Covid-19 Continues to Travel Around the World but Becomes Less Deadly While Doing So
Overall Word Trends in Case Fatality Rate
I am using the term “less deadly” in a certain sense, which is deaths attributed to Covid as a percentage of cases attributed to Covid. So, it is possible that the disease could become more deadly, in terms of total deaths, while at the same time becoming less deadly in terms of the case fatality rate (CFR). And, in fact this did happen, in some areas of the world, such as Brazil, where the CFR dropped from 6.9% to 2.4%, while the deaths per million population grew from 26 to 595.
The decrease in lethality (as measured by Case Fatality Rate) can be seen in the graph abouve, which shows Cases vs Deaths for the three time periods Jan1-May3, May4-July5 and July6-Sept6. The slopes of the regression lines give a measure of the CFR, with the country level as the unit of analysis. The slopes are becoming less steep, from .065 in the first period, to .036 in the second and .019 om the last period. That translate to CFRs of 6.5%, 3.6% and 1.9%.
Below is another graph of the same data, using logged variables for both cases and deaths. The first graph has very different magnitudes for these variables, so most of the information is lost in the bottom left hand corner, which is basically a big blob of points and labels. The logged graph helps to show the linear nature of the overall relationships, as most of the detail points are now visible (though the country labels tend to obscure some information while they also add some information).
Another way to demonstrate this decreasing lethality is to simply divide the aggregate number of deaths into the aggregate number of cases over the given time periods, for the entire world (or some portion of the world). That gives:
Cases Deaths CFR
Jan1-to-May3 3,202,326 227,756 7.11%
May4-to-July5 8,479,941 308,300 3.64%
July6-to-Sept7 15,568,692 356,447 2.29%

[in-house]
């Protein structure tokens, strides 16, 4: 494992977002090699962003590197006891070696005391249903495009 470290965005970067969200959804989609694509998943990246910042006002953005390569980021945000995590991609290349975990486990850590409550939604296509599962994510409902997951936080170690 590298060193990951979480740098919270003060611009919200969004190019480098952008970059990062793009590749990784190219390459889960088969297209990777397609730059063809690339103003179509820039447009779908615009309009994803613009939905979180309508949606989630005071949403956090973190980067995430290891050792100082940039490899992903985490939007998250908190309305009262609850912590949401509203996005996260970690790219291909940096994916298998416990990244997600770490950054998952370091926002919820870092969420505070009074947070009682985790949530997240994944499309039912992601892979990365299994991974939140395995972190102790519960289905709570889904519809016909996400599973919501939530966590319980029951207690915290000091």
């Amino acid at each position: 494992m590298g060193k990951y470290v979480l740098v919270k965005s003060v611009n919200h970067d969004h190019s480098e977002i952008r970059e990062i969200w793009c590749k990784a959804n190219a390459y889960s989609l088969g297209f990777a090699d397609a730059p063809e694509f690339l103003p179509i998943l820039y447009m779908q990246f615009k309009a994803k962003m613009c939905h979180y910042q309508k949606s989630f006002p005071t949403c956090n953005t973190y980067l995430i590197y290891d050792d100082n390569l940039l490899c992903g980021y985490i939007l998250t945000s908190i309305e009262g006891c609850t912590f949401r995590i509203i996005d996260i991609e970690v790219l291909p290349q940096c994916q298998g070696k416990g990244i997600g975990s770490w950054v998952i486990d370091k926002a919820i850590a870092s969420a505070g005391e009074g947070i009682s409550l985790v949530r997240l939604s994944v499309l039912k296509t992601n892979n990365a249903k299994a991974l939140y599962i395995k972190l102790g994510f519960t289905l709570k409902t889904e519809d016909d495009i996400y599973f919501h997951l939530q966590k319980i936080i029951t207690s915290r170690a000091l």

These numbers are not quite the same as those calculated by the linear regression, since those earlier numbers were based on an unweighted sample (different sizes of populations for the various countries), while the aggregate calculation takes population into account. When a populous country has a CFR quite different from the average for the region, it will tend to dominate the aggregate method, but not the regression method. Which method is preferable, depends on the research question.
Nonetheless, both methods lead to reasonably similar rates and the trends in decreasing case fatality rates are similar. Given the uncertainties around the measures (e.g. accuracy in discovering, attributing and recording both cases and deaths) that’s not too bad.
The graph below shows that the case count actually grew sharply from interval to interval (approximately linearly, roughly doubling from interval to interval), but the number of deaths rose more slowly (only going up by about one-half over the entire period). Therefore, the case fatality rate fell quite dramatically.
Geographic Trends in Covid Cases and Deaths
It is interesting to see how the pandemic spread around the world and how the numbers varied over time in different regions. Below are Covid case counts for Asia and Europe, on opposites of the Eurasian continent. The pandemic started off in Asia, then quickly spread to Europe, with the case count actually being higher there during the first interval. However, after that the case count continued to grow in Asia (largely in India), while it stabilized in Europe.
The death rates were much different in the two regions, though they eventually stabalized at about the same rate. It is tempting to speculate that Europe might have had a more virulent, mutated strain at the beginning of the pandemic, but the virus in both regions might have evolved to a similarly less benign state.
Jan1-May3 3.6% 9.9%
May4-July5 2.1% 5.0%
July6-Sept7 1.7% 1.5%